Saturday, October 1, 2011

Thalia's Nocturne

Nattier, Jean-Marc - Thalia - 1739

Thalia’s Nocturne

Night’s  pearl mistress is away
so the sky is full of children playing
balanced  on their heads or toes
somersaulting in silver slippers,
staying up too late, hyperactively
forming up their line dances
on the autumn marbled wind
pretending there’s no bedtime 
as the ballroom’s  far horizon
closes in.

Your head should fit
here, love, over my heart 
under the dance
so you can feel that slow tide
ancient as Adam’s fall
your hair curling through my hand
morning glory fingers climbing my soul;
you’d raise your eyes to mine and the sky
with all its dancing brats would be a darkness
not of any interest
at all.

Instead I hear the 2 AM freight
stomping its feet on a rusty track,
a dyspeptic mastodon
rhythmically grunting
in guttural gastric distress,
plopping its piles
of audio dung behind it
as the chill of fancy’s fade
becomes forgotten
burbglow to the west.

There is no dignity
to this life, O I know
but  sometimes,
a laugh's
as good 
as a kiss.

October 2011

Image; Thalia, by Jean-Marc Nattier, 1739, oil on canvas
Jean-Marc Nattier [Public domain], via wikimedia commons


  1. nice...i do like you final line...laughter and kisses are both good but you have a point..

    rhythmically grunting
    in guttural gastric distress,
    plopping its piles
    of audio dung behind it

    nice vivid capture of a train taking a dump...errr...ewww...haha.really like the tenderness of the second stanza...

  2. Make me laugh under the moonless cloudless sky and I will always have someone to dance with, even a freight train, on tracks only used once a month.

  3. Especially when it births poetry - sometimes our myth-making can be so rudely interrupted our attempts to raise life to art thwarted by the night train of reality. More than anything however, my response to these gems born of cruel insomnia is empathy. I hope the monster has loosed its piercing maw and you are happily sleeping.

  4. This is an utter delight to read. The first verse so alive with fantastic images, the second so loving, then the coughing sputtering train. Wow, your writing rocks, kiddo. Such originality, so unique.

  5. I guess you've heard of laugh yoga, the latest fitness craze. You practice it just by laughing. Comes in handy when you're caught giggling when the fat old fart in front of you in yoga class attempts a wobbly Warrior's Pose ... Hey, I was just practicing my laugh yoga... This would be more of hoot if it were not for that the Paramour's head should be "here, love over my heart / under the dance" of sugarjacked starlight and is not. Instead, the speaker gets the bowelly toots of a passing train at 2 a.m. -- small consolation for the insomniac, but there's still love there, even in absence, the grace of the humane when all the world's asleep. And as you say, the old ones -- including the Paramour -- get some laugh yoga out of it. Fine poem, H. - Brendan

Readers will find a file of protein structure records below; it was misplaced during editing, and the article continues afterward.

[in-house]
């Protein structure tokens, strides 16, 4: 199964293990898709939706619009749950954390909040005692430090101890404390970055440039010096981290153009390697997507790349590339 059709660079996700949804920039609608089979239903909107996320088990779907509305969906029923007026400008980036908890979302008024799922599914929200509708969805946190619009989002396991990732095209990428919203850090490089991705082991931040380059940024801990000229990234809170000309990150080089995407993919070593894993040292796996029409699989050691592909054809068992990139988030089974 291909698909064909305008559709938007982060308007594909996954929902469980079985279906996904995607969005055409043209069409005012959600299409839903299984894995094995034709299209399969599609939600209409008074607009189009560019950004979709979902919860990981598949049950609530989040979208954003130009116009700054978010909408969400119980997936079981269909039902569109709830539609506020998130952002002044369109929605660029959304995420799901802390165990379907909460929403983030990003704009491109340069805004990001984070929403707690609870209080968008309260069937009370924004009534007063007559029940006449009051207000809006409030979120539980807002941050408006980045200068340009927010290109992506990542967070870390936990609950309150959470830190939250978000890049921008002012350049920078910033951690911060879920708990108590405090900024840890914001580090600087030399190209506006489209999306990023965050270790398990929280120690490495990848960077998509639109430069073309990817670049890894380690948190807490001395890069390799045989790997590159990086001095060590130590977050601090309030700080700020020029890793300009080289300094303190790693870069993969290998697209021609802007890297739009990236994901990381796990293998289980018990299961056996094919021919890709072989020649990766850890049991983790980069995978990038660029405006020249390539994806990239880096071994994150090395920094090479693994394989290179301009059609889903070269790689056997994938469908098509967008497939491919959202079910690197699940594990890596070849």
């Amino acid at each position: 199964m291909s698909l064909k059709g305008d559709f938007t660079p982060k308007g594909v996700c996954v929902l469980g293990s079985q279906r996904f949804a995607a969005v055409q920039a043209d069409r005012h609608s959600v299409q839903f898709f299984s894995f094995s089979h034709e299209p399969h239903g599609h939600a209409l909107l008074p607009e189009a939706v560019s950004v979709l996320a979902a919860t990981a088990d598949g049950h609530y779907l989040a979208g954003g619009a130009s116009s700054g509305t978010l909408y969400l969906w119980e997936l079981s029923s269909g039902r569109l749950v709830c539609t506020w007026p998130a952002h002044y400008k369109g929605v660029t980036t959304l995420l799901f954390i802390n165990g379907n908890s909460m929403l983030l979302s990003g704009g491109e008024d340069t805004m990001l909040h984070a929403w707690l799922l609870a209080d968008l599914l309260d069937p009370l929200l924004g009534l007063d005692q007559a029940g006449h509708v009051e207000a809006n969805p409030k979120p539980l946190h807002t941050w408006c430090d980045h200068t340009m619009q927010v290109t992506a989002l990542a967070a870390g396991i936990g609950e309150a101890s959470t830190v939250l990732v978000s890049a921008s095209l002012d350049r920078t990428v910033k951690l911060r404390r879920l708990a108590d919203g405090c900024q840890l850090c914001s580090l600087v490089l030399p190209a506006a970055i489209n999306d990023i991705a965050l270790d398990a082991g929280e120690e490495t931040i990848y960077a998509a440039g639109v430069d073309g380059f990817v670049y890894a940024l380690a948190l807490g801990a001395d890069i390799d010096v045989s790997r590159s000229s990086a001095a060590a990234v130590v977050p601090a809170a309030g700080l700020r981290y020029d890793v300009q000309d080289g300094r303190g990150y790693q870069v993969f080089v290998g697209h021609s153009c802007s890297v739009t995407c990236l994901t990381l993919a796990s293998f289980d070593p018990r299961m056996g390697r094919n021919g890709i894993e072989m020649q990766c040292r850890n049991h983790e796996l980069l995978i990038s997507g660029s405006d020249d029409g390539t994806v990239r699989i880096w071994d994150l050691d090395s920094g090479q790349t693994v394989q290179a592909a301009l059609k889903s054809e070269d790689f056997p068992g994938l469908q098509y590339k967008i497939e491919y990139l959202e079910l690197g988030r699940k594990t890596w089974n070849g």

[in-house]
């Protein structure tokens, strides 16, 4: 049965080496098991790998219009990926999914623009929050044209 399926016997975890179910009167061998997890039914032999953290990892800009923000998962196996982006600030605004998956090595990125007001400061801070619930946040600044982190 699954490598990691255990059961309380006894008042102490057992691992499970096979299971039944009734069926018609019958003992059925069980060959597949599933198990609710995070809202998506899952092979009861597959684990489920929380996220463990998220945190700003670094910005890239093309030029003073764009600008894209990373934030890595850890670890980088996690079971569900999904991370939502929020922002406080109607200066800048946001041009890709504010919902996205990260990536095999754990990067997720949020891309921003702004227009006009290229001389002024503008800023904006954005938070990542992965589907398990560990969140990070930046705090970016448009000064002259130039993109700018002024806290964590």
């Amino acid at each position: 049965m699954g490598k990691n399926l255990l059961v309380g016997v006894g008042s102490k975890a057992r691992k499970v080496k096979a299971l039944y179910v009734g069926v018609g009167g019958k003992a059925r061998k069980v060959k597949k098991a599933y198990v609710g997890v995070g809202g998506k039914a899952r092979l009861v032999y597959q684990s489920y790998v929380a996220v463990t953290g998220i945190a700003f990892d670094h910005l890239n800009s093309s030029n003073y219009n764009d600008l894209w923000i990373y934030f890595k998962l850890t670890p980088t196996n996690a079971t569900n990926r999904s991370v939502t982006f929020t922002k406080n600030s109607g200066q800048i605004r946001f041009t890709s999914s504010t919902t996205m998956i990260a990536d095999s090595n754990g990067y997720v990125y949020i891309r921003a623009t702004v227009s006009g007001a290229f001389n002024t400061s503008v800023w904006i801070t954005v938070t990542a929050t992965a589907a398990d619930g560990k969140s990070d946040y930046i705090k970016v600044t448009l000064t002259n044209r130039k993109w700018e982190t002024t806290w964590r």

6. Thanks all, glad you came by to share my sleepless night and partake of the ridiculous but also strangely sublime fruit with me.

    @Anna--Thanks for your concern, my dear. Yes, I finally got to bed. The insomnia doesn't bug me like it used to when I had commitments and tasks and drudgery waiting in store the next day. Sleep is a pleasant phenomenon, but I don't think I'd write a word without these all night sessions with Asteria,Thalia, my IP and company. Sleep is much sweeter with some scrawling under the belt.

    @B: Hadn't heard of laugh yoga--these New Agers will take advantage of anything--at least it sounds better than an obsession with nostril steam cleaning, scientology and enemas. Thanks for reading, my most humane of friends.

  7. Except that the "dancing brats" wouldn't make sense without the first stanza, the second stanza makes a fine poem all by itself. I love it, every word.

    And, "burbglow" is priceless.

  8. What a beautiful name for the moon, “pearl mistress.” You start me off in lovely imagery. And then the delights keep marching on. Those sky children! Who become brats when your love is in your arms (I love that). Then your penultimate stanza, with its sad decline and rust, but beautiful words audio dung and burbglow. And that last stanza, which perfectly finishes me whole, the upsidedownness of this life, and why we keep getting up in the morning.



"We make out of the quarrel with others, rhetoric, out of the quarrel with ourselves, poetry." ~William Butler Yeats

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